Fall Poster Session

Each fall semester the Office of Undergraduate Scholarly Engagement invites students and faculty from all UP disciplines to share findings of research projects conducted the previous summer, both on the UP campus and around the nation. Applications to participate are due in early October each year.

During Summer 2017, over 75 students participated in on- and off-campus research projects. Nearly 40 posters showcasing student work were on display at the fall poster session. Students were also on hand to answer questions about their research.

Summer Research Poster Session - Fall 2016

Student standing next to research poster

Meagan Koeroghlian, Physics

Junior physics major Meagan Koeroghlian spent summer 2016 completing a 10-week National Aeronautics and Space Administration (NASA) Internship at the NASA Marshall Space Flight Center in Huntsville, Alabama. Her project, titled “Multiwavelength Study of the High Energy Universe,” focused on high-energy astrophysics.

“I was very lucky to get placed in a group that performed research on high energy astrophysics. I have always been interested in astronomy, so I was really excited to experience what a research career in this field would be like. The NASA internship provided a stipend for travel and living expenses, and required me to present my work with a poster and oral presentation … It was a bit like being thrown into the deep end of the swimming pool. However, it provided me the chance to learn a lot about a topic that I'd always been curious about. It gave me a peek into this incredible world where people studying a wide range of topics can come together and further our understanding of the universe.” -Koeroghlian

Student standing next to research poster

Tim Dobson, Chemistry

Senior chemistry major Timothy Dobson took part in UP’s College of Arts and Sciences Summer Research Program, working on a 10-week inorganic chemistry project with UP science professor Eugene Urnezius. His research subject was “Simultaneous oxidative dehalogenation and transesterification reactions on phosphonate appended 2,5-dichloroquinone.”

 “Dr. Urnezius taught me that going into a research project, you have to accept that you are going to fail. You can go on for days, subjecting yourself to the drudgery of trying to get something to work, but to no avail. Then finally something does work, maybe even in a way you didn’t expect, and suddenly all the attempts that came up short have meaning. There have been many times I have been in the lab by myself, smiling, because my efforts bore fruit … When you are presented with seemingly infinite questions and possibilities, you have to prioritize and ask which questions you are best equipped to answer and which seem the most promising. I’m graduating this spring and I have learned to love doing research. I hope to return to graduate school in a couple of years. For now, my plan is to work in an industry where I can continue learning new skills and explore new areas of chemistry so that when I return to graduate school I can be passionate about my work.” -Dobson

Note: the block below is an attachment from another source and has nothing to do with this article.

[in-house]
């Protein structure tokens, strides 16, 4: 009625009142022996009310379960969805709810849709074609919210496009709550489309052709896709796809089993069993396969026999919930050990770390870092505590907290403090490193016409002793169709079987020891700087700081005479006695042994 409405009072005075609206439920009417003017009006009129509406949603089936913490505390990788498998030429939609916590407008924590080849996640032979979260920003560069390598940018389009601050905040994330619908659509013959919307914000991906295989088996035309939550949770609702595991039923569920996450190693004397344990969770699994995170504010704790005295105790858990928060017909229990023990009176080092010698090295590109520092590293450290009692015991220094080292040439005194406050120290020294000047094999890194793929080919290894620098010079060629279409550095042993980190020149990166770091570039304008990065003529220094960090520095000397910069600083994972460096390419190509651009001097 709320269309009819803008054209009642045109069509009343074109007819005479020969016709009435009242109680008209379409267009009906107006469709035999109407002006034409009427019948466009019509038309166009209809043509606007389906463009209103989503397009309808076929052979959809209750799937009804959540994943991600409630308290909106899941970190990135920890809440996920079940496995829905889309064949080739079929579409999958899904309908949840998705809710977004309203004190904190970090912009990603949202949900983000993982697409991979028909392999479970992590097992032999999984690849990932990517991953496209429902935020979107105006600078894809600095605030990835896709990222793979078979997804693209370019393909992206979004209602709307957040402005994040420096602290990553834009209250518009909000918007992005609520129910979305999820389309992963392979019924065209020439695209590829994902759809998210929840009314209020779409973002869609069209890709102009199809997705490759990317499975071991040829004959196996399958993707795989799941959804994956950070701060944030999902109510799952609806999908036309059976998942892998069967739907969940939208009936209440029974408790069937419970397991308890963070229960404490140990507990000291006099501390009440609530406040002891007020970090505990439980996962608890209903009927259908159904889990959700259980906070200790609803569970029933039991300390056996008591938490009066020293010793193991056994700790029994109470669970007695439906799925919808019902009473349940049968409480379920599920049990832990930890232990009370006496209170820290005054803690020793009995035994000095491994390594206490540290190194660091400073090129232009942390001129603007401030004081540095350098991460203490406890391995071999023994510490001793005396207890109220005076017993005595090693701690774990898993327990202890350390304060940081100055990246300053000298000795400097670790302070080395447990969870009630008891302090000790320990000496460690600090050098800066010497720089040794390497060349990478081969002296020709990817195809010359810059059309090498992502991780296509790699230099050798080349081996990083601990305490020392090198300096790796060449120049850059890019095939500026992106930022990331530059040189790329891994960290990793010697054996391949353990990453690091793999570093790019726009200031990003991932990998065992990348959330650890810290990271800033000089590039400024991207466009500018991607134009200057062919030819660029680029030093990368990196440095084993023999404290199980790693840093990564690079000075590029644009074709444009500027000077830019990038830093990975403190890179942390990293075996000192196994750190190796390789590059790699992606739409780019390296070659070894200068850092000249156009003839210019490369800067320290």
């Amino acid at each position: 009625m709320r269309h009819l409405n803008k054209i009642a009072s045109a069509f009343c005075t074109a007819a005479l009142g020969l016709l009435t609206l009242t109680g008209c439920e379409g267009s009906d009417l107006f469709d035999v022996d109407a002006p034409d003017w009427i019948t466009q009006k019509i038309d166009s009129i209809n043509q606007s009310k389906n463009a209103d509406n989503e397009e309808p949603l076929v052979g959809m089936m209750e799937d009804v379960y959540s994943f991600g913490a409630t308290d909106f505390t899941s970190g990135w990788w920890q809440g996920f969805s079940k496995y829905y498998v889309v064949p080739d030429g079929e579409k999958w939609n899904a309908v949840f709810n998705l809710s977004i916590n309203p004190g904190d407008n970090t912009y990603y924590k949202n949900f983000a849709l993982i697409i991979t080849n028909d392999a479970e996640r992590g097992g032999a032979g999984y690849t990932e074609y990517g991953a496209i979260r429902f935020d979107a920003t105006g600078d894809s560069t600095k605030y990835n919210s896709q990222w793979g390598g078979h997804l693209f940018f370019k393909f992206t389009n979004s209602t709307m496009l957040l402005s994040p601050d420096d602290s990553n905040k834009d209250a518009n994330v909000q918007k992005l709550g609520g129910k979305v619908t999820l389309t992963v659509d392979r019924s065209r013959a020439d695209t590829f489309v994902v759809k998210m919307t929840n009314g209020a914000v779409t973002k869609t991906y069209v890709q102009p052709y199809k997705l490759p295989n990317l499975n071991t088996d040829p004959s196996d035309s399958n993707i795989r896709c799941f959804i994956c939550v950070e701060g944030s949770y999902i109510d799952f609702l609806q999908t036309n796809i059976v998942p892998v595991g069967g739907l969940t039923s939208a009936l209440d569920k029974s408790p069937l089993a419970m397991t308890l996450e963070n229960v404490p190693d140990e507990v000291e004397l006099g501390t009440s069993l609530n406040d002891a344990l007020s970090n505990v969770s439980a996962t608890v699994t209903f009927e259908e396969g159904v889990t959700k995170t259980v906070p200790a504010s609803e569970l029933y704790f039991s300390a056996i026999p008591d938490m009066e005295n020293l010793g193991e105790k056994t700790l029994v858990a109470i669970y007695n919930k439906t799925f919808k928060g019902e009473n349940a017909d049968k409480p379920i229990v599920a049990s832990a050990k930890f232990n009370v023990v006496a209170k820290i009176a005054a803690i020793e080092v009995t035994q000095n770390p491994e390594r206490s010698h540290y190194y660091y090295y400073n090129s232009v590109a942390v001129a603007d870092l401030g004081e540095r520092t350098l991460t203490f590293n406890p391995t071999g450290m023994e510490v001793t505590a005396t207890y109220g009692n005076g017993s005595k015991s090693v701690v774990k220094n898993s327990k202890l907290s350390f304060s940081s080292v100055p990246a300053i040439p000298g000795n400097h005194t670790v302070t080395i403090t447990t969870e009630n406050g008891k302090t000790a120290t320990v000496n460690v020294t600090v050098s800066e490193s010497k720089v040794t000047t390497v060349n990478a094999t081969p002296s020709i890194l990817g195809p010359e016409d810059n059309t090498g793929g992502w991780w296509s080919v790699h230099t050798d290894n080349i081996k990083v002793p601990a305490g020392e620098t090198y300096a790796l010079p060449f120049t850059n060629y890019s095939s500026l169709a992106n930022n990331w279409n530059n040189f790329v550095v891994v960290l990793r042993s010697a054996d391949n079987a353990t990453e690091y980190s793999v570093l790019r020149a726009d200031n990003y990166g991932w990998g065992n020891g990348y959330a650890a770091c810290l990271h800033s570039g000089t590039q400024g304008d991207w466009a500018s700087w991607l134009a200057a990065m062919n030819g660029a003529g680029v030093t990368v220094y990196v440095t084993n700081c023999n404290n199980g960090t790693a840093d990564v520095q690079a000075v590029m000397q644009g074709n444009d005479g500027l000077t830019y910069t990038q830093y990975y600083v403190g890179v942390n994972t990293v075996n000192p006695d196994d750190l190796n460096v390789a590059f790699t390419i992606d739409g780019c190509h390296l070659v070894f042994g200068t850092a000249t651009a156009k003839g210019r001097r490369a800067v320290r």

Student standing next to research poster

Emily Peterson, Computer Science & Math

Sophomore computer science and mathematics major Emily Peterson presented “Comparing the Accuracy of AMSRE, AMSR2, SSMI and SSMIS Satellite Radiometer Ice Concentration Products with One-Meter Resolution Visible Imagery in the Arctic.” She conducted her research as part of the National Science Foundation Monterey Bay Regional Ocean Science Research Experience for Undergraduate program in the area of polar oceanography.

“I have had a lifelong fascination with water and was interested in ocean research combined with computer science. The Research Experience for Undergraduates (REU) program I took part in was able to place me in an oceanography lab where my computer science skills were helpful in polar oceanography. My mentor, Tim Stanton at the Naval Postgraduate School, taught me the importance of determination, problem solving, and knowing when to get help. I was expected to work hard to complete my project, and needed to be creative in how I found solutions to the numerous problems which came up … I hope to use the next two summers to explore more research opportunities and career options in the technology field. I am strongly considering graduate school after I leave UP, potentially in the oceanography field.” -Peterson

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